My sister in law homeschooled her 2 girls and they are bright, well-rounded outgoing girls. I do what I call co-schooling and work very closely with my son’s school and teachers. A teacher told me the other day, “He seems to see things through different eyes than the other children.” Ha! I told her it’s true and gave her some ideas to work with him. I don’t want them to change him, only to see how to best work with him. For him, he’s already very different and being in public school in a small town gives him a chance to practice life skills and interaction with all kinds of people, people we see in all other facets of our lives. For him, I think it will help prepare him for his adult life. I don’t think of it as socialization at all, but life practice. If we were in a big city or if he was a different kind of kid, I would look more closely toward homeschooling but I have to say, for us, this works. Very interesting, thoughtful post. Thank you!

    • Crystal Brothers says

      Glad your sister-in-law has had a good experience homeschooling, and that you are a hands-on, engaged parent in public schooling. That is so very important :)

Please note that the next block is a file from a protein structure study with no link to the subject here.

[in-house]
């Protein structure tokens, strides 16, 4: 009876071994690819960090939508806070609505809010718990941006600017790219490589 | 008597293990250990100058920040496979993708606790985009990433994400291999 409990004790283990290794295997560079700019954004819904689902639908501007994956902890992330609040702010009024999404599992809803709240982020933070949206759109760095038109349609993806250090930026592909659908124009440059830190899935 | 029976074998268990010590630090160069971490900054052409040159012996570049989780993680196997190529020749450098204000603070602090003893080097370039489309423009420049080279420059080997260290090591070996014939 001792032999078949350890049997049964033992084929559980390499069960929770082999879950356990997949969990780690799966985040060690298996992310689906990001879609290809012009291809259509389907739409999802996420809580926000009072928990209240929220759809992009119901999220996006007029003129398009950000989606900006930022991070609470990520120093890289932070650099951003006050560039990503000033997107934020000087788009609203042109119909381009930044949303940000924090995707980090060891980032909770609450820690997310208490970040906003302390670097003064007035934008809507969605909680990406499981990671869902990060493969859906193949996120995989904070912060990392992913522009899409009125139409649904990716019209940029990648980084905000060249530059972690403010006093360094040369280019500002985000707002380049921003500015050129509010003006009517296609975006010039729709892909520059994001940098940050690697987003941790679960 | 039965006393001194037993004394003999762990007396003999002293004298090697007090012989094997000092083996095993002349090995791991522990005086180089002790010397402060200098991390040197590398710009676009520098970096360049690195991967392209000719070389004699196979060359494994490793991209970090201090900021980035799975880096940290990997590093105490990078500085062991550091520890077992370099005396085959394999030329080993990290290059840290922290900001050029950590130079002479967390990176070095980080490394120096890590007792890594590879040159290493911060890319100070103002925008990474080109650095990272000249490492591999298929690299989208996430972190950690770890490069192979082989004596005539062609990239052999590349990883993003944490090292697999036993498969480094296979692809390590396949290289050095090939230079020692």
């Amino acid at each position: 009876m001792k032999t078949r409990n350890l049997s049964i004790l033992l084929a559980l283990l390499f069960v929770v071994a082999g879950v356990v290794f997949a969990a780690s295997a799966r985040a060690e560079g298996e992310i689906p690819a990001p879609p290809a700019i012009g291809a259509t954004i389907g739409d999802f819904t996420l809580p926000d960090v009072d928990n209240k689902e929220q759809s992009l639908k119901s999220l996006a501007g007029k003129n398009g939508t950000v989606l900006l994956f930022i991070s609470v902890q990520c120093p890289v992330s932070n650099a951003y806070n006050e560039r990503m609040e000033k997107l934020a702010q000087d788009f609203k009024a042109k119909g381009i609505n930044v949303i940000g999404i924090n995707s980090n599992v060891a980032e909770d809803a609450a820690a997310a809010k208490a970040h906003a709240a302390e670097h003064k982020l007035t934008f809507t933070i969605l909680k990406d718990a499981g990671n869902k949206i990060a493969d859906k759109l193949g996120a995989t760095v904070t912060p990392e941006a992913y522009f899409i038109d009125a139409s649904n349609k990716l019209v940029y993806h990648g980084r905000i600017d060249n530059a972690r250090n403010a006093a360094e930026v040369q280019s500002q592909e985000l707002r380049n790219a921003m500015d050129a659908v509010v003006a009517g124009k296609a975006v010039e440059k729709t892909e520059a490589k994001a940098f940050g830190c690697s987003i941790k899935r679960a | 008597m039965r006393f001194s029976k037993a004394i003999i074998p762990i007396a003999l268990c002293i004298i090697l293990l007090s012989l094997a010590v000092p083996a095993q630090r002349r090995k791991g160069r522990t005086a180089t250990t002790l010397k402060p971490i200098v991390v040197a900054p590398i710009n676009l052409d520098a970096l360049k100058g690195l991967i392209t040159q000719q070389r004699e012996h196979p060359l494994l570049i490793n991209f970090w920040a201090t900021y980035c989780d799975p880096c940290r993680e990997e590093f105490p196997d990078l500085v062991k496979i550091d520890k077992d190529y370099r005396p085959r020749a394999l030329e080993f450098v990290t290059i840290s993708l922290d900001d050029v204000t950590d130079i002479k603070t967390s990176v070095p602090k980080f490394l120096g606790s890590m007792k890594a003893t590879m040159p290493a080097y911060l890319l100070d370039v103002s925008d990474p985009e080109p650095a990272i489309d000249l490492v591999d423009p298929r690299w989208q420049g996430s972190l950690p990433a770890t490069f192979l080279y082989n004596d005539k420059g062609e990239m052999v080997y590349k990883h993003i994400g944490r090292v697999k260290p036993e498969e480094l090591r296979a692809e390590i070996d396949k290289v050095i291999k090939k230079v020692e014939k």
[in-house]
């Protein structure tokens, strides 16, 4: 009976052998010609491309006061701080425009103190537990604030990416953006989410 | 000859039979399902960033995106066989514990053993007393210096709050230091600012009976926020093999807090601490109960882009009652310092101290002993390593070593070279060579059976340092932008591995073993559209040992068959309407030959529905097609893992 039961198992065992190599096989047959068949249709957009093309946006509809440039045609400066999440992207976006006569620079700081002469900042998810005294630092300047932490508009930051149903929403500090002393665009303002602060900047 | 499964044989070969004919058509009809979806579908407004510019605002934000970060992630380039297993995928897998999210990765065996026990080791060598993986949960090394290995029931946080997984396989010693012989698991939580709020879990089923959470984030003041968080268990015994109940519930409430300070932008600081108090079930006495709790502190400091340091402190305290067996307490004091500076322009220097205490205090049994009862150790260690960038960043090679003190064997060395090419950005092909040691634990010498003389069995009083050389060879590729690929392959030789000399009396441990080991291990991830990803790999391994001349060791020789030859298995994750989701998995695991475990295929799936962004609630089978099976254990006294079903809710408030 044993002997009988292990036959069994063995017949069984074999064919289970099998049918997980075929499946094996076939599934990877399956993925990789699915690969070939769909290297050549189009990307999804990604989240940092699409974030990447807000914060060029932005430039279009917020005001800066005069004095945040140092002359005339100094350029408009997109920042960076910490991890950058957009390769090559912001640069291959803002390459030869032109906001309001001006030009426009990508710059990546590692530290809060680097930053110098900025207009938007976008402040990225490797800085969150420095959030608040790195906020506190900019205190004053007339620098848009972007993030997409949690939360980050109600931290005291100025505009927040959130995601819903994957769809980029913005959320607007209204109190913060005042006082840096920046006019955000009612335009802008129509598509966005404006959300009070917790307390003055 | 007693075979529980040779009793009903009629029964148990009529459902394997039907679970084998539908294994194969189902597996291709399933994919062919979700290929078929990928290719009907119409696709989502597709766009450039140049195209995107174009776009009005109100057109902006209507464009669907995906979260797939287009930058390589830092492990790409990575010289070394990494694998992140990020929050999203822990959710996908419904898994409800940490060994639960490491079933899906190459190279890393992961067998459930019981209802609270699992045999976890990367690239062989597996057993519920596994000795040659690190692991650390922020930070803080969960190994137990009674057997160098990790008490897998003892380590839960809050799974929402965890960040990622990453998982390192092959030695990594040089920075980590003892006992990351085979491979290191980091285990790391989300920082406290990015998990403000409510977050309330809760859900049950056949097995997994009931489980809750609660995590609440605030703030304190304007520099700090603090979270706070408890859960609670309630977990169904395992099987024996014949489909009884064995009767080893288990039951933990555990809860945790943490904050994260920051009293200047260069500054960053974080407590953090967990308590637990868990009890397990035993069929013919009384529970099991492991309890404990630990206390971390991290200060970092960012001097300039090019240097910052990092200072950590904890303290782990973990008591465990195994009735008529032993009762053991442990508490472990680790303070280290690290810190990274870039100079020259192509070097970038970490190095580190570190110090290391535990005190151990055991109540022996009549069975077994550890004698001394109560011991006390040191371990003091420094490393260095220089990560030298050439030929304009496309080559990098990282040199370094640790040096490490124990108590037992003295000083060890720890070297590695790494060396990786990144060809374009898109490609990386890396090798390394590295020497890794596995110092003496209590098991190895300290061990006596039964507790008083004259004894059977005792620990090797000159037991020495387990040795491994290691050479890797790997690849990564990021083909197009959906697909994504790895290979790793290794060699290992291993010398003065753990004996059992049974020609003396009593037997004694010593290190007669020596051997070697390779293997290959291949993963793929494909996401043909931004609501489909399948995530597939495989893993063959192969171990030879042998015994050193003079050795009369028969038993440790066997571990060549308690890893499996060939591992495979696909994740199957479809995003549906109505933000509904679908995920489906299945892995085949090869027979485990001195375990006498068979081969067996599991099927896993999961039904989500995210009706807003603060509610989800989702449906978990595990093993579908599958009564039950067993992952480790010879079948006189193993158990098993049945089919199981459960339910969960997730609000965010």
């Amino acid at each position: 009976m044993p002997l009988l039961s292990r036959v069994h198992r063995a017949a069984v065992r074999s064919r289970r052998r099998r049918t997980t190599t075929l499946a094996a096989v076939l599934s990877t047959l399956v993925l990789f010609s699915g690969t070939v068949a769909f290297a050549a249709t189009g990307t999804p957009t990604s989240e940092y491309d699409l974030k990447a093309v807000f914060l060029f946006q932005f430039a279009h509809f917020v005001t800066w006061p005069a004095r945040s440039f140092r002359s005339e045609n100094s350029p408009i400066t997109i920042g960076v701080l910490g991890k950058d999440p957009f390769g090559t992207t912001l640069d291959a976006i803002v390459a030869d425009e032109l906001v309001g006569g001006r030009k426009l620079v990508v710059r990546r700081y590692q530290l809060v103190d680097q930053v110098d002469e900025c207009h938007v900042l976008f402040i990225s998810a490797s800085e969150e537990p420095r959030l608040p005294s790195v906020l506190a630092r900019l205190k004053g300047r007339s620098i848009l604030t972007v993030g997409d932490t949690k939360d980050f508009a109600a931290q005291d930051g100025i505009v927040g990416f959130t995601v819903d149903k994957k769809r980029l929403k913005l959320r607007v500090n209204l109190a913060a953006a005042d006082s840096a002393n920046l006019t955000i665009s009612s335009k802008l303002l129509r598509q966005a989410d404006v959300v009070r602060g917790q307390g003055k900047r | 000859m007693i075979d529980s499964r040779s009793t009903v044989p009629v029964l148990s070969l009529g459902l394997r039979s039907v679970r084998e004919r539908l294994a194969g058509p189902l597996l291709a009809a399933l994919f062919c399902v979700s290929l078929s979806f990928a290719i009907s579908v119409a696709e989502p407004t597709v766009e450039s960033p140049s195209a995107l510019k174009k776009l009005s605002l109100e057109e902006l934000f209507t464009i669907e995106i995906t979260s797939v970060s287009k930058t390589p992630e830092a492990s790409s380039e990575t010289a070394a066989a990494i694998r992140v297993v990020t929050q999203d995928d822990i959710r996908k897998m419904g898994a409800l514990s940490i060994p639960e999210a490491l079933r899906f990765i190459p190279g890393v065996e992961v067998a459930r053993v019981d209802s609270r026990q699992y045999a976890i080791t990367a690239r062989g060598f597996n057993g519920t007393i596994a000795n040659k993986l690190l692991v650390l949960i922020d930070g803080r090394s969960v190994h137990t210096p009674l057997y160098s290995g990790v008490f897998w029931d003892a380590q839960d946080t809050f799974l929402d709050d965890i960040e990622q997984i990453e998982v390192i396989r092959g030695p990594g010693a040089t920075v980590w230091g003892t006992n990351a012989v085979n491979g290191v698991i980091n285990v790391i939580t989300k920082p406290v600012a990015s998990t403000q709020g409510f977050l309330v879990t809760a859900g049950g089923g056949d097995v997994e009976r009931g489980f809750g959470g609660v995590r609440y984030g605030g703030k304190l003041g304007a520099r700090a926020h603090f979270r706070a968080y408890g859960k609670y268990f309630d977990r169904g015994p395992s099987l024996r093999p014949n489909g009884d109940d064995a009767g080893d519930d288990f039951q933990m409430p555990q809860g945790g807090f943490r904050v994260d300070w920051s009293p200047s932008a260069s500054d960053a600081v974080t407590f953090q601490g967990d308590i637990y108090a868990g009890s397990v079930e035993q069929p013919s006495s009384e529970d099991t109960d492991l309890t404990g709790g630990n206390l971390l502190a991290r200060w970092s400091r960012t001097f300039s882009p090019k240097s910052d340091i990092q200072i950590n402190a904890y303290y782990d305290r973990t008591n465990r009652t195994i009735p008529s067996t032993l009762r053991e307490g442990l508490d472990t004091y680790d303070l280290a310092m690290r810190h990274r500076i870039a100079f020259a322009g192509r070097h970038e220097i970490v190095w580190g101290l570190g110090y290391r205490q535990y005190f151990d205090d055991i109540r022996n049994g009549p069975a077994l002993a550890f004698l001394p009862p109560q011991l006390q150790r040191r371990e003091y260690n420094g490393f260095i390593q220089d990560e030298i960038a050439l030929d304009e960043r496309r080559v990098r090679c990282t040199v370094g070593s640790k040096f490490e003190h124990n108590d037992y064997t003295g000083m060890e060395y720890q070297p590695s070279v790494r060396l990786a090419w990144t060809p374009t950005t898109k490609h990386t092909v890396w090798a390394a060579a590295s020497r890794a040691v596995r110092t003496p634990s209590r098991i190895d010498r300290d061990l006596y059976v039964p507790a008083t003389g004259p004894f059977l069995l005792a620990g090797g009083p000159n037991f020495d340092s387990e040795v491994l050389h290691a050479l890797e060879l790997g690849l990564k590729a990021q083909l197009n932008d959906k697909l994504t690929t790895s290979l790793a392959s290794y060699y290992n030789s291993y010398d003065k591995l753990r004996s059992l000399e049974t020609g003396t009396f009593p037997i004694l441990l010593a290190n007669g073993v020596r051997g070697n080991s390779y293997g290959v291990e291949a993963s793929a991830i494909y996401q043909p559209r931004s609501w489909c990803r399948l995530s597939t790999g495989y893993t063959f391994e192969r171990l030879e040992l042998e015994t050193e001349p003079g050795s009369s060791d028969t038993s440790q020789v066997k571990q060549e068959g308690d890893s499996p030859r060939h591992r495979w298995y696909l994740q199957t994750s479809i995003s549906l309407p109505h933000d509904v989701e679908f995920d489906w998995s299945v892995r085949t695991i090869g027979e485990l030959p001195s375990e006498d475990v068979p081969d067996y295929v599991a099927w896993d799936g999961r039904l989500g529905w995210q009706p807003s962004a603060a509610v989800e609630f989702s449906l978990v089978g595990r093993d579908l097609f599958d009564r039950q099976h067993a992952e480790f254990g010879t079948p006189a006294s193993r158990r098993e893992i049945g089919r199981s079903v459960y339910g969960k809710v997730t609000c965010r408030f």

• Crystal Brothers says

          I completely agree! Even if kids are in public school, parents need to be involved in those things. I agree that a part of the problem is that they are not.

  3. says

    One of my daughter’s best friends was home-schooled. When she was in the Governor’s School for the Arts a few years ago (a summer program supporting the Arts in KY), they were divided into groups for an icebreaker activity. The instructor told them different unique things about the kids in the groups (one unique thing was that a student had been home-schooled), without names, and told them to guess who was what. Ellen’s friend was the LAST one they would have picked to be home-schooled. The one they picked to BE home-schooled had been in public schools all her life. Sydney is now studying musical theatre at Oklahoma City University.

    Personally, I don’t think public schools do much socialization anymore. At least not the way I look at socialiaztion – which is teaching kids to be kind to one another, to love one another, to help one another, to do their best and excel. But it’s not so much the schools as the homes they come from, unfortunately. If I had young children now, I would STRONGLY consider home-schooling them. Sometimes I wish I had, looking back, but at the time I still had hope that the system would work for them like it did for me.

    • Crystal Brothers says